MP Sheryll Murray, Whose Husband Died At Sea, Urges Better Trawler Safety
An MP whose fisherman husband died in an accident on board his trawler has made an impassioned plea to other commercial skippers to install better safety equipment on their vessels.
Neil Murray, 57, husband of South East Cornwall MP Sheryll Murray, died from multiple injuries after a toggle on the hood of his jacket got tangled in the net as he was hauling it in, an inquest heard today.
The "safety conscious" and experienced fisherman was working alone and could not reach the lever to stop the net drum on his stern trawler Our Boy Andrew, the hearing was told.
Mrs Murray, who became an MP at the 2010 general election, said after the inquest that like increasing numbers of fishermen he worked alone because he could not afford to employ a deck hand.
She urged fishermen to take advantage of grants that would pay up to 60% of the £1,300 cost of having an emergency stop button fitted and also cut the toggles from their hoods.
"This might make what is seen as an expense that can be put off for another day, affordable now," she said. "I would like to urge all working fishermen to cut their toggles off. It is better to lose the cord out of your oilskin than lose your life. Neil didn't do that and he tragically lost his life."
Father-of-two Mr Murray was found by lifeboat crew snared in the jammed mechanism around 12 hours after the accident on March 24 last year.
Mr Murray, who lived with his wife in Millbrook, east Cornwall, suffered multiple injuries including massive chest injuries and a severed arm.
The inquest in the former Caradon Council chamber in Liskeard heard that many fishermen in Cornwall and across the country increasingly operate their vessels single-handedly because they do not make enough money to employ deckhands.
Mr Murray, who had been fishing for more than 30 years, knew the risks and was described as being very safety conscious. The inquest heard that a crewman who worked on the boat with him years ago had caught clothing on the net drum and only avoided death or serious injury when Mr Murray pulled the lever to stop the mechanism.
Mr Murray was found 24 miles off Fowey in the English Channel by the town's lifeboat.
He had been due back to his home port of Looe at 7pm and fishermen from three local ports joined a massive search for his boat, named after the couple's son.
The jury of four men and four women returned a verdict of accidental death.
Michael Wright, a fellow fisherman based in Looe, said that their decision to fish alone was driven by "sheer economics".
"The catches don't justify two men. Two men cannot make a living out of catches of this size," he said.
Mr Wright added that the net drum on My Boy Andrew had a new gearbox fitted the year before the accident but that the lever mechanism was jury-rigged with a screwdriver and only Mr Murray knew how to operate it.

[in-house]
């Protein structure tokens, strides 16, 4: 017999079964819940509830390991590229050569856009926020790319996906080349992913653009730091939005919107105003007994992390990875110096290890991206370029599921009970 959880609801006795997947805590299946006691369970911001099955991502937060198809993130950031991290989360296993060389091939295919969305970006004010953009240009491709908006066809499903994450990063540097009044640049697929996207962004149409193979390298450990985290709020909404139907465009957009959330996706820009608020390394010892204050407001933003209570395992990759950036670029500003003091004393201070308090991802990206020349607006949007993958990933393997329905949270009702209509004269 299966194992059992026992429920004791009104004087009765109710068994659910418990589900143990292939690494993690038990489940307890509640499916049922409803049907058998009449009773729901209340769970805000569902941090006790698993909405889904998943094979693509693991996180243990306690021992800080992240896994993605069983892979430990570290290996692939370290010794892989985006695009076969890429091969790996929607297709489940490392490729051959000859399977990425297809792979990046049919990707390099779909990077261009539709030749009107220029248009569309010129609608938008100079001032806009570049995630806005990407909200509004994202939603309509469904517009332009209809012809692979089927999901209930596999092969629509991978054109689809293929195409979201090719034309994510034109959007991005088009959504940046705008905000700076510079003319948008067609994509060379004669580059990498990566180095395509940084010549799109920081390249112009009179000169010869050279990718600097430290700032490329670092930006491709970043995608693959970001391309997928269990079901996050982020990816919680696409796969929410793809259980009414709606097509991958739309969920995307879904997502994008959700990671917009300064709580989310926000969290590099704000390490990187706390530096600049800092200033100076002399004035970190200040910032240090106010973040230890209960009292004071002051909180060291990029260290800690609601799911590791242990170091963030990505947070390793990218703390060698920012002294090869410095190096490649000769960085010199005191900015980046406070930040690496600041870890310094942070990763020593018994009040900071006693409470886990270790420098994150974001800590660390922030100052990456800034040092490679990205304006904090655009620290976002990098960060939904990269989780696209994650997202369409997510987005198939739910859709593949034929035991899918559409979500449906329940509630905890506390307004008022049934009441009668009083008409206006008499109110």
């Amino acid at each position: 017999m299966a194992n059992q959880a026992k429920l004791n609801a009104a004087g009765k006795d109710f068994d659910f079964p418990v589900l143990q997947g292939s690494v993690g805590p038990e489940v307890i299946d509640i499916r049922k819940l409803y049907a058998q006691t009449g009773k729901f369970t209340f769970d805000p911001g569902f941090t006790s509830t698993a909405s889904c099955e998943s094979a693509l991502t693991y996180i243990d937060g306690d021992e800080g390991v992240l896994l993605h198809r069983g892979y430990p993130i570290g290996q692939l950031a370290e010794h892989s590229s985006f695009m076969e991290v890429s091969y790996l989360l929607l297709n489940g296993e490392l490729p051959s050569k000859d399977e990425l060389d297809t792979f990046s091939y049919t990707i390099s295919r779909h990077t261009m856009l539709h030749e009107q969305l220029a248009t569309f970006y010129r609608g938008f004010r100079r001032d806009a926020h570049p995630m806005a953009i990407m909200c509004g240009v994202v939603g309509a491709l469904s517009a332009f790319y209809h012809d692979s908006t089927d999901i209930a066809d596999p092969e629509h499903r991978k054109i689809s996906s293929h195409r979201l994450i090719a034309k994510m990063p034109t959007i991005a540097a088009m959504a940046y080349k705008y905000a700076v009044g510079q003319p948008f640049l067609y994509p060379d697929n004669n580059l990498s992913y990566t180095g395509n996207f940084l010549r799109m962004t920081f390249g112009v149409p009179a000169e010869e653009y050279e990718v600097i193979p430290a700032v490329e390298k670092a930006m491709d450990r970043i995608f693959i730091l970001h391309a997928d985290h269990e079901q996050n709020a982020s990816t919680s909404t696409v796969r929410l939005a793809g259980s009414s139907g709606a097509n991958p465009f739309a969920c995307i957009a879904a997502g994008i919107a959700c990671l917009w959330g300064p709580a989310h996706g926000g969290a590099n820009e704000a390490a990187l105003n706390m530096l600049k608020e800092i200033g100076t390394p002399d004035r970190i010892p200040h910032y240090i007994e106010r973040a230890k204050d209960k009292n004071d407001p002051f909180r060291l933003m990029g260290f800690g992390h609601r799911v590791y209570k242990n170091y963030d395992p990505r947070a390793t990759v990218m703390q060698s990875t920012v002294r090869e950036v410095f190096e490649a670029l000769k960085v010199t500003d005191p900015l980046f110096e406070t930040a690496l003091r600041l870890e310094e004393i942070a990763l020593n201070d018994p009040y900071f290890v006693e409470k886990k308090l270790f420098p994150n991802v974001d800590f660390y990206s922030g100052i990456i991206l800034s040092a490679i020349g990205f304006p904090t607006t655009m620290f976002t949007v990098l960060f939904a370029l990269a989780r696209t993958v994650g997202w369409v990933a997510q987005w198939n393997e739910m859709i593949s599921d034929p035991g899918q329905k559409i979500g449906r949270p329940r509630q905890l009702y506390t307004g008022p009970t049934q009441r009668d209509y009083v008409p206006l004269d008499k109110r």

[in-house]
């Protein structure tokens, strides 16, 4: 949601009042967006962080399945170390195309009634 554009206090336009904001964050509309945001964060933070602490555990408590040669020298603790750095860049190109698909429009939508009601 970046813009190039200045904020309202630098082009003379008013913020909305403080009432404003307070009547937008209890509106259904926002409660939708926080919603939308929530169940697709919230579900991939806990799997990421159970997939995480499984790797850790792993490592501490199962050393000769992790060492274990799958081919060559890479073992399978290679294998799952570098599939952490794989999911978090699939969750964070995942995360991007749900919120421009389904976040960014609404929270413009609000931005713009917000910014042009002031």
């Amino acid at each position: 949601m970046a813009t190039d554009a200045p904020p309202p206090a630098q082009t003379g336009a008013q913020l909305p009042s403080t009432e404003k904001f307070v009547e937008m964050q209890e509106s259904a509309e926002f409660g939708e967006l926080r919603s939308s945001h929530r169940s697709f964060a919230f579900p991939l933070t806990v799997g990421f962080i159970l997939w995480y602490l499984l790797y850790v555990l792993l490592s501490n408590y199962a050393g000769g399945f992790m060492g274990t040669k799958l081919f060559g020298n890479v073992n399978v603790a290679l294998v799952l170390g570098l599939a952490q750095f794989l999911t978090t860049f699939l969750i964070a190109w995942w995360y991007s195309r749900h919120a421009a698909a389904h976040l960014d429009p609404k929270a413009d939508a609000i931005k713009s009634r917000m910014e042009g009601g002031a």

Mr Murray had been working alone since 2005, Mrs Murray said, because taking on a crewman would have meant chasing bigger catches in riskier weather conditions.
In a statement read to the jury, David Steinhausen, who fished with him from 2002-2005, told how Mr Murray saved him when he once got caught in the drum mechanism, pulling the lever to reverse it.
"Had Neil not reversed the drum lever, I would have been seriously injured or killed," he wrote.
Mr Murray's onboard diary showed he had planned to haul in his first catch at 11.40am and it is thought it was around this time that the accident happened.
Another trawlerman fishing nearby saw the boat moving under power at around noon but saw no sign of him on deck.
An investigation into Mr Murray's death by the Marine Accident Investigation Branch (MAIB) said a single hood toggle was found three revolutions of the drum from Mr Murray, suggesting it dragged him into the mechanism.
He was using the portside net, the furthest from the stop lever.
The inquest heard that "'dead men's switches" could be fitted which would have stopped the drum when the hand was taken off them.
MAIB investigator Captain David Wheal said they were frequently used but added: "By moving to single-handed operation you are unable to operate a spring-loaded lever because the operation will stop."
Detective Sergeant Darren Rosson, a police officer and friend who grew up near Mr Murray in Cornwall and often fished with him a few months before the accident, called him an "excellent fisherman".
"Safety was always on his mind and I'm sad he died the way he did," he said.
"It's a dangerous occupation and I'm sure he won't be the last person to lose his life fishing."